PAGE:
In the investigations the norm sand CEN (PN-EN 196-1 2005) of 0/2 mm size fraction was applied as fine aggregate and basalt of 2/16 mm size fraction was used as coarse aggregate. The amount of sand in aggregate grading equalled 41.95%. The content of cement in the concrete ranged from 450 to 500 kg/[m.sup.3]. The w/c ratio of concrete mixes was varied from 0.22 to 0.40 and the content of asphalt addition ranged from 2 to 14% in proportion of cement mass. The following types of samples were formed:

--norm beams - 4 x 4 x 16 cm;

--cubes - 10 x 10 x 10 cm and 15 x 15 x 15 cm;

--cylinders - 102 mm in diameter.

Subsequently appropriate tests of physical, chemical and mechanical properties of cement pastes, mortars and concrete were performed. The tests aimed at determining the following parameters: compressive and flexural strength, specific gravity, skeleton density (PN-76/B-06714.02), absorbability, water permeability, shrinkage, adhesion of mortar and asphalt addition to the base, abrasion (PN-84/B-04111), frost resistance in the presence of de-icing salt solutions, corrosion resistance of mortars and concrete under the influence of such aggressive substances as 1.4% N[H.sub.4]Cl, MgS[O.sub.4], (N[H.sub.2])CO, C[H.sub.3]COOH, Ca[Cl.sub.2] solutions changed each week. Corrosion evaluation was performed after 6, 9 and 12 months.

The resistance of concrete to chloride penetration was conducted using a rapid method according to AASHTO T 277-831 and ASTM C 1202-97 (1997). Furthermore, structural tests of mortars and concrete were conducted using scanning electron microscope and X-ray microanalysis at the Institute of High Pressures of the Polish Academy of Sciences. The test samples were analyzed after their exposition to corrosion environments such as 1.4% solution of MgS[O.sub.4] in order to identify the corrosion products. Measurements were performed using the Oxford system. Porosimetric investigations of mortars and concrete were also carried out at the Institute of High Pressures of PAS. To specify the content of the hydration products of Portland cement in pastes, mortars and concretes thermal analysis (DTG, DTA and TG) was applied, whereas the qualitative phase composition of concrete and the identification of crystalline phases were determined by means of X-ray diffraction analysis.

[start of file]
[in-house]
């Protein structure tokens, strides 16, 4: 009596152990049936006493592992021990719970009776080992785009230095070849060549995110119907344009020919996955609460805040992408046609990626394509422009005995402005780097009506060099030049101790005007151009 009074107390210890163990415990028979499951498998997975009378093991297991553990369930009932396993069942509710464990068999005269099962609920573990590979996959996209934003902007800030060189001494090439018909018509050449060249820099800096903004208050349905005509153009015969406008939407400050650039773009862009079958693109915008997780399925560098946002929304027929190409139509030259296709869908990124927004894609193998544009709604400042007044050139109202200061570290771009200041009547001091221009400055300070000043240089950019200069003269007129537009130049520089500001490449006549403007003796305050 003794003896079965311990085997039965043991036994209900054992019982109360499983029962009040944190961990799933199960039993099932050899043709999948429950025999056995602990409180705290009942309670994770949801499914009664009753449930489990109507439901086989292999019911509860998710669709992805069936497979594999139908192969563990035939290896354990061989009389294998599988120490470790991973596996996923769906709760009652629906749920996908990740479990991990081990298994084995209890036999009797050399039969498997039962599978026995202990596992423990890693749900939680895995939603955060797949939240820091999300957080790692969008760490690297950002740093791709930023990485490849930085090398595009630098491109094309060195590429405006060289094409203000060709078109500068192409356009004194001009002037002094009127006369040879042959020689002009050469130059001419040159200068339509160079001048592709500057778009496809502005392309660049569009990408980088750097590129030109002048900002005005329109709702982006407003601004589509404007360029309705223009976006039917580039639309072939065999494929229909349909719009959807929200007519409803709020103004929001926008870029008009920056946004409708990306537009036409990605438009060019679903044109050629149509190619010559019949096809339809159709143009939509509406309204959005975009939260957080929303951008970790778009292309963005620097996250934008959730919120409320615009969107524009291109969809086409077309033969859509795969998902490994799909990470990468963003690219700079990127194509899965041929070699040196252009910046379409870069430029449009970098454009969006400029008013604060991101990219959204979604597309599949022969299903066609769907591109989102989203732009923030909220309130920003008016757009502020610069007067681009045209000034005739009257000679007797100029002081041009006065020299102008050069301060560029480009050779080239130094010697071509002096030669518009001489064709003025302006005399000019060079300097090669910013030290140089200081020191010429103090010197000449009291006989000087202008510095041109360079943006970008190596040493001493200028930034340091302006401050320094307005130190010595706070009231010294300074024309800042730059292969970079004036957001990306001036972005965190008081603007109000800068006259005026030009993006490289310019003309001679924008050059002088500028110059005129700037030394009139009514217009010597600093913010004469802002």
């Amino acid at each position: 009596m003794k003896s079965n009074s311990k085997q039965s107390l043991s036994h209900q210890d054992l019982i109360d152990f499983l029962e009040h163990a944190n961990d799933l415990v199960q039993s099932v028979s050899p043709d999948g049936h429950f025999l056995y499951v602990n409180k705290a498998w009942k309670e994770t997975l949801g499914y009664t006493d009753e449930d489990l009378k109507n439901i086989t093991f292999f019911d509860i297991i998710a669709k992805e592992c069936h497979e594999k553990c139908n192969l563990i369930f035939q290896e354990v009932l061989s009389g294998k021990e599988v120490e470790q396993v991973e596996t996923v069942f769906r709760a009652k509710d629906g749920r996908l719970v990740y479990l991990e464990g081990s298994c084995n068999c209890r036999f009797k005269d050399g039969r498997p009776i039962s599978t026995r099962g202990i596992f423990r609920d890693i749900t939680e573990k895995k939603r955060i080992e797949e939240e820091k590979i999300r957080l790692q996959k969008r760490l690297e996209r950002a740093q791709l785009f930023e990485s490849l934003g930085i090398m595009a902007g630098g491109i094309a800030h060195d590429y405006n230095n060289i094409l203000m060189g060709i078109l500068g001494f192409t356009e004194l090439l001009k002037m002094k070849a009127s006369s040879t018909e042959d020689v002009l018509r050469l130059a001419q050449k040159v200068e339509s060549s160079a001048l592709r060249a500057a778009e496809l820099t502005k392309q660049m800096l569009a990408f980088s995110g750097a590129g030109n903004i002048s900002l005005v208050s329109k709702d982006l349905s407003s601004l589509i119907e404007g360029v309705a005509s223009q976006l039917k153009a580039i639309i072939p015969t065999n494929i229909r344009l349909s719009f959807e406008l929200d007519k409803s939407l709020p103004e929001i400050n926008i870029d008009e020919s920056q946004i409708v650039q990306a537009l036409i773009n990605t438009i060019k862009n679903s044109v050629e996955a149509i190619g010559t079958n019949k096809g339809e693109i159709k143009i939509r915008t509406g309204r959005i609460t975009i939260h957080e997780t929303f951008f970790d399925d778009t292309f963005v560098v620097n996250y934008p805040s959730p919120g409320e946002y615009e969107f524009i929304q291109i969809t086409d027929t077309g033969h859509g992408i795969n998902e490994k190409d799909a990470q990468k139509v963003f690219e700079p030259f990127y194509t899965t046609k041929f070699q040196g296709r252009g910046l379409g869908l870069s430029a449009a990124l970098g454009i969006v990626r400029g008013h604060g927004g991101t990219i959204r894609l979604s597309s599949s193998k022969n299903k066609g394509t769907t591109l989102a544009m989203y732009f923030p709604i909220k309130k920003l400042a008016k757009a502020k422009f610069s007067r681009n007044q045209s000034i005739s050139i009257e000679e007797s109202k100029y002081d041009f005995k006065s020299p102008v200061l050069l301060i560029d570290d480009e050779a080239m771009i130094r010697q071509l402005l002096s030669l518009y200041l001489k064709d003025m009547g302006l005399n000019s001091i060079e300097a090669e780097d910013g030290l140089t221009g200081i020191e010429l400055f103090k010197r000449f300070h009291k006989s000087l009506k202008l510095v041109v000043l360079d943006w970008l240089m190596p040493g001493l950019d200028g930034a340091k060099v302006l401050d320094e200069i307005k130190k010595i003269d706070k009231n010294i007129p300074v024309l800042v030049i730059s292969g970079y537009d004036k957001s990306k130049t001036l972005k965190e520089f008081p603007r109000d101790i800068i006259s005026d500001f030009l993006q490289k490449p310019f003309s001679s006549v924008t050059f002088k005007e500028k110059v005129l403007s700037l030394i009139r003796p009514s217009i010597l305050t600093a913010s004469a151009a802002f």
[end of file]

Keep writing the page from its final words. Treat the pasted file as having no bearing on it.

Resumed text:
3. Tests results and discussion

Previous research (Kosior-Kazberuk, Jezierski 2004) has shown that the asphalt addition content of above 5% as regards cement mass results in a significant improvement, for instance, in concrete resistance to frost in combination with the resistance to the impact of de-icing salts, which has significant practical importance in the case of prefabricated elements such as road and bridge constructions. However, applying such quantities of asphalt addition proportionate to cement mass will result in a considerable decreases of concrete's compressive strength, often more than 20% in relation to the concrete without asphalt addition (Wieczorek et al. 2004). The influence of the consolidation method of concrete mixes with the coefficients w/c = 0.22, w/c = 0.24 w/c = 0.31 and w/c = 0.30 with using cement A is presented in Fig. 2.

[FIGURE 2 OMITTED]

The test results clearly show that the highest concrete compressive strength is obtained when applying the vibro-vibropressing method, which is characterized by high exciting force of the top vibrator. The investigations concerning the optimisation of vibro-vibropressing are still in progress, therefore in the next part of the paper only the results of the tests concerning vibrated concrete (n = 50 Hz; A = 0.5 mm) and vibropressed concrete obtained at constant pressing force of the piston upon the top surface of the formed sample are presented. In determining the composition of the concrete mix humid consistency was assumed as optimal for the application of special technologies of forming such as vibropressing and vibro-vibropressing. In order to obtain indispensable comparative parameters, consistency of concrete mixes with different addition content was examined. Classes of the consistency were determined by the Vebe method, in accordance with the standard (PN-EN 12350-3 2001). The results of the examinations are presented in Table 2.